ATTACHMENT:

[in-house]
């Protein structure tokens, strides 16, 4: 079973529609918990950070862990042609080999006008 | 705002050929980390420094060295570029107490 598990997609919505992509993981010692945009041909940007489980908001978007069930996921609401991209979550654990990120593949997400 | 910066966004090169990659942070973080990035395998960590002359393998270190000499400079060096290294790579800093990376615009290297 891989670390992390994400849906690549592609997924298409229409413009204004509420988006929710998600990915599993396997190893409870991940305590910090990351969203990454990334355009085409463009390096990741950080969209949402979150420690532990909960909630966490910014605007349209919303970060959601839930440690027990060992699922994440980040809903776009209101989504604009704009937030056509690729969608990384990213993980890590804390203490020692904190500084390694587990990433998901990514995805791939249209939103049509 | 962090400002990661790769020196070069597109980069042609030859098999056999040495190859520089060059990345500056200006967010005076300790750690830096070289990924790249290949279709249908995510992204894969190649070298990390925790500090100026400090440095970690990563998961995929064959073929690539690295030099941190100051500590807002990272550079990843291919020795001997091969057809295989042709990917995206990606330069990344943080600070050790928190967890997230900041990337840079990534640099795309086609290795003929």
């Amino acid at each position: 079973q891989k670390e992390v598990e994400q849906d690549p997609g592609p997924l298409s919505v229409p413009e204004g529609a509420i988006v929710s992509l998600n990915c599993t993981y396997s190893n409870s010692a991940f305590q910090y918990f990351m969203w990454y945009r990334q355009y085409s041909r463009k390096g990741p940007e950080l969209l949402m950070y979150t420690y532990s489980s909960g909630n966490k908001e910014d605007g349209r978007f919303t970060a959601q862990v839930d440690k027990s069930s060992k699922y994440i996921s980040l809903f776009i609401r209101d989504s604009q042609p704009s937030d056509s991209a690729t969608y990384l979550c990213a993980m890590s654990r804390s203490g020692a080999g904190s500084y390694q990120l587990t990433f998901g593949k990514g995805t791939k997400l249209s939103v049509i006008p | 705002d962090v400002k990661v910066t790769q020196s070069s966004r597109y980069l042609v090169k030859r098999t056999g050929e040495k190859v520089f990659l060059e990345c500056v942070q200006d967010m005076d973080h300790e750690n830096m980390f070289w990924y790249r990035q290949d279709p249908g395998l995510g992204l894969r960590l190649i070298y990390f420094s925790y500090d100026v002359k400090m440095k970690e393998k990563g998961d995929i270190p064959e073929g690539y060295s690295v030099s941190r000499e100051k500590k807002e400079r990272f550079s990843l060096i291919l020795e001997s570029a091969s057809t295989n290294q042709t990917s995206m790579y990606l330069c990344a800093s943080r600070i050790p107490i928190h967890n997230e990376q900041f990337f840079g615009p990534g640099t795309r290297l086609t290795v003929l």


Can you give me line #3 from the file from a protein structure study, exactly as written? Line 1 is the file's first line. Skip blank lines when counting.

């Amino acid at each position: 079973q891989k670390e992390v598990e994400q849906d690549p997609g592609p997924l298409s919505v229409p413009e204004g529609a509420i988006v929710s992509l998600n990915c599993t993981y396997s190893n409870s010692a991940f305590q910090y918990f990351m969203w990454y945009r990334q355009y085409s041909r463009k390096g990741p940007e950080l969209l949402m950070y979150t420690y532990s489980s909960g909630n966490k908001e910014d605007g349209r978007f919303t970060a959601q862990v839930d440690k027990s069930s060992k699922y994440i996921s980040l809903f776009i609401r209101d989504s604009q042609p704009s937030d056509s991209a690729t969608y990384l979550c990213a993980m890590s654990r804390s203490g020692a080999g904190s500084y390694q990120l587990t990433f998901g593949k990514g995805t791939k997400l249209s939103v049509i006008p | 705002d962090v400002k990661v910066t790769q020196s070069s966004r597109y980069l042609v090169k030859r098999t056999g050929e040495k190859v520089f990659l060059e990345c500056v942070q200006d967010m005076d973080h300790e750690n830096m980390f070289w990924y790249r990035q290949d279709p249908g395998l995510g992204l894969r960590l190649i070298y990390f420094s925790y500090d100026v002359k400090m440095k970690e393998k990563g998961d995929i270190p064959e073929g690539y060295s690295v030099s941190r000499e100051k500590k807002e400079r990272f550079s990843l060096i291919l020795e001997s570029a091969s057809t295989n290294q042709t990917s995206m790579y990606l330069c990344a800093s943080r600070i050790p107490i928190h967890n997230e990376q900041f990337f840079g615009p990534g640099t795309r290297l086609t290795v003929l």